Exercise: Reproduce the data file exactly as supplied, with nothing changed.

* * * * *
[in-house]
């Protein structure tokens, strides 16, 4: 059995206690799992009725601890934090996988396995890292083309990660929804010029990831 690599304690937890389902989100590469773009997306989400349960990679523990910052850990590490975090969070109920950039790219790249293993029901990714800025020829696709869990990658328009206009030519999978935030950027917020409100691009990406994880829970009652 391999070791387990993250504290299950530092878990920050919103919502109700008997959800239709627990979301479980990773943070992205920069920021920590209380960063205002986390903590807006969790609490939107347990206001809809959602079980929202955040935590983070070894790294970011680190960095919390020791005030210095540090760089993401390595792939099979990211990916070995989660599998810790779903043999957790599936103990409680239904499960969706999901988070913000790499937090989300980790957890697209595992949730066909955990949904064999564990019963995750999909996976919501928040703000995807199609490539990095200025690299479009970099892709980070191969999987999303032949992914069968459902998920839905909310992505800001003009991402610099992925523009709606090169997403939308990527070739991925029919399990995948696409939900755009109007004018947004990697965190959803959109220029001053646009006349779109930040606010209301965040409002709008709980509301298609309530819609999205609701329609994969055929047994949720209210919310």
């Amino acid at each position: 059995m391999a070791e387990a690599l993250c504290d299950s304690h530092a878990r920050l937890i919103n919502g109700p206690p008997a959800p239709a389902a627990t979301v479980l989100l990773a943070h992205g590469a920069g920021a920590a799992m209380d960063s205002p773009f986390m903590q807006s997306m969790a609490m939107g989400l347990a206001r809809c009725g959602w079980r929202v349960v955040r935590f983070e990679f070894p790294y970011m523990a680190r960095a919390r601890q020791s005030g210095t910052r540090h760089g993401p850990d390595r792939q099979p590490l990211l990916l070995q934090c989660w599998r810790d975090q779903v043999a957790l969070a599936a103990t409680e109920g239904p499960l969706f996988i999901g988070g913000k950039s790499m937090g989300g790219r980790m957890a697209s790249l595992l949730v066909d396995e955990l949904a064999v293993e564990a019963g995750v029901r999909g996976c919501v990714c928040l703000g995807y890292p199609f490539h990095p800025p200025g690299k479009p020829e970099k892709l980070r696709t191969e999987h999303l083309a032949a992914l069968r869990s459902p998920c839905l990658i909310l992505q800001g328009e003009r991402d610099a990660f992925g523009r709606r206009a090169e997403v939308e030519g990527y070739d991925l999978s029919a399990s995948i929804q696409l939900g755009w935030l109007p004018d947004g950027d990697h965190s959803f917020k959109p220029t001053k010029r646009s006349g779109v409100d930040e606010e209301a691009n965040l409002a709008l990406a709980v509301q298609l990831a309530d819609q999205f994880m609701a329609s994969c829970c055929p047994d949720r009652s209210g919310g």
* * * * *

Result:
[in-house]
């Protein structure tokens, strides 16, 4: 059995206690799992009725601890934090996988396995890292083309990660929804010029990831 690599304690937890389902989100590469773009997306989400349960990679523990910052850990590490975090969070109920950039790219790249293993029901990714800025020829696709869990990658328009206009030519999978935030950027917020409100691009990406994880829970009652 391999070791387990993250504290299950530092878990920050919103919502109700008997959800239709627990979301479980990773943070992205920069920021920590209380960063205002986390903590807006969790609490939107347990206001809809959602079980929202955040935590983070070894790294970011680190960095919390020791005030210095540090760089993401390595792939099979990211990916070995989660599998810790779903043999957790599936103990409680239904499960969706999901988070913000790499937090989300980790957890697209595992949730066909955990949904064999564990019963995750999909996976919501928040703000995807199609490539990095200025690299479009970099892709980070191969999987999303032949992914069968459902998920839905909310992505800001003009991402610099992925523009709606090169997403939308990527070739991925029919399990995948696409939900755009109007004018947004990697965190959803959109220029001053646009006349779109930040606010209301965040409002709008709980509301298609309530819609999205609701329609994969055929047994949720209210919310």
């Amino acid at each position: 059995m391999a070791e387990a690599l993250c504290d299950s304690h530092a878990r920050l937890i919103n919502g109700p206690p008997a959800p239709a389902a627990t979301v479980l989100l990773a943070h992205g590469a920069g920021a920590a799992m209380d960063s205002p773009f986390m903590q807006s997306m969790a609490m939107g989400l347990a206001r809809c009725g959602w079980r929202v349960v955040r935590f983070e990679f070894p790294y970011m523990a680190r960095a919390r601890q020791s005030g210095t910052r540090h760089g993401p850990d390595r792939q099979p590490l990211l990916l070995q934090c989660w599998r810790d975090q779903v043999a957790l969070a599936a103990t409680e109920g239904p499960l969706f996988i999901g988070g913000k950039s790499m937090g989300g790219r980790m957890a697209s790249l595992l949730v066909d396995e955990l949904a064999v293993e564990a019963g995750v029901r999909g996976c919501v990714c928040l703000g995807y890292p199609f490539h990095p800025p200025g690299k479009p020829e970099k892709l980070r696709t191969e999987h999303l083309a032949a992914l069968r869990s459902p998920c839905l990658i909310l992505q800001g328009e003009r991402d610099a990660f992925g523009r709606r206009a090169e997403v939308e030519g990527y070739d991925l999978s029919a399990s995948i929804q696409l939900g755009w935030l109007p004018d947004g950027d990697h965190s959803f917020k959109p220029t001053k010029r646009s006349g779109v409100d930040e606010e209301a691009n965040l409002a709008l990406a709980v509301q298609l990831a309530d819609q999205f994880m609701a329609s994969c829970c055929p047994d949720r009652s209210g919310g």